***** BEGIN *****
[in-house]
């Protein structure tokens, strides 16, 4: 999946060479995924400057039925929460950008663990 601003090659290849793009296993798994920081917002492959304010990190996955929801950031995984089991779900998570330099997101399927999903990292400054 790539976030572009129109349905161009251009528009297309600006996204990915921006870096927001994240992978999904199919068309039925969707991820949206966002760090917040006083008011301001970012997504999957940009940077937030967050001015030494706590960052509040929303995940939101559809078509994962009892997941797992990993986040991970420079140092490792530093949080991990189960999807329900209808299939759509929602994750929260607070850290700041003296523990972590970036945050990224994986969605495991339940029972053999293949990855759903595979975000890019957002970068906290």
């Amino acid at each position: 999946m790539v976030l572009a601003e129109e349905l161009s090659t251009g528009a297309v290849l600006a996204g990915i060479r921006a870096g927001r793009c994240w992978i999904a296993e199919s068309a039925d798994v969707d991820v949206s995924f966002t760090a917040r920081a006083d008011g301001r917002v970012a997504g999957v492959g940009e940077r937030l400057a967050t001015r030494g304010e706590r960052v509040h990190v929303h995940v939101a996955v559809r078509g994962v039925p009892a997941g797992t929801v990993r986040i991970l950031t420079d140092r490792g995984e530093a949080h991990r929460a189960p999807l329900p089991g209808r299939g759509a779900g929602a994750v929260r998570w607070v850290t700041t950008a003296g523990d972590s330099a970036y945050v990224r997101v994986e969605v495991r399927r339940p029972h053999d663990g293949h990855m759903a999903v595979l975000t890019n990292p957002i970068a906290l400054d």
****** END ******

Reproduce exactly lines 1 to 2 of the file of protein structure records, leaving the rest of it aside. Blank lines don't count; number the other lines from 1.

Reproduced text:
[in-house]
């Protein structure tokens, strides 16, 4: 999946060479995924400057039925929460950008663990 601003090659290849793009296993798994920081917002492959304010990190996955929801950031995984089991779900998570330099997101399927999903990292400054 790539976030572009129109349905161009251009528009297309600006996204990915921006870096927001994240992978999904199919068309039925969707991820949206966002760090917040006083008011301001970012997504999957940009940077937030967050001015030494706590960052509040929303995940939101559809078509994962009892997941797992990993986040991970420079140092490792530093949080991990189960999807329900209808299939759509929602994750929260607070850290700041003296523990972590970036945050990224994986969605495991339940029972053999293949990855759903595979975000890019957002970068906290």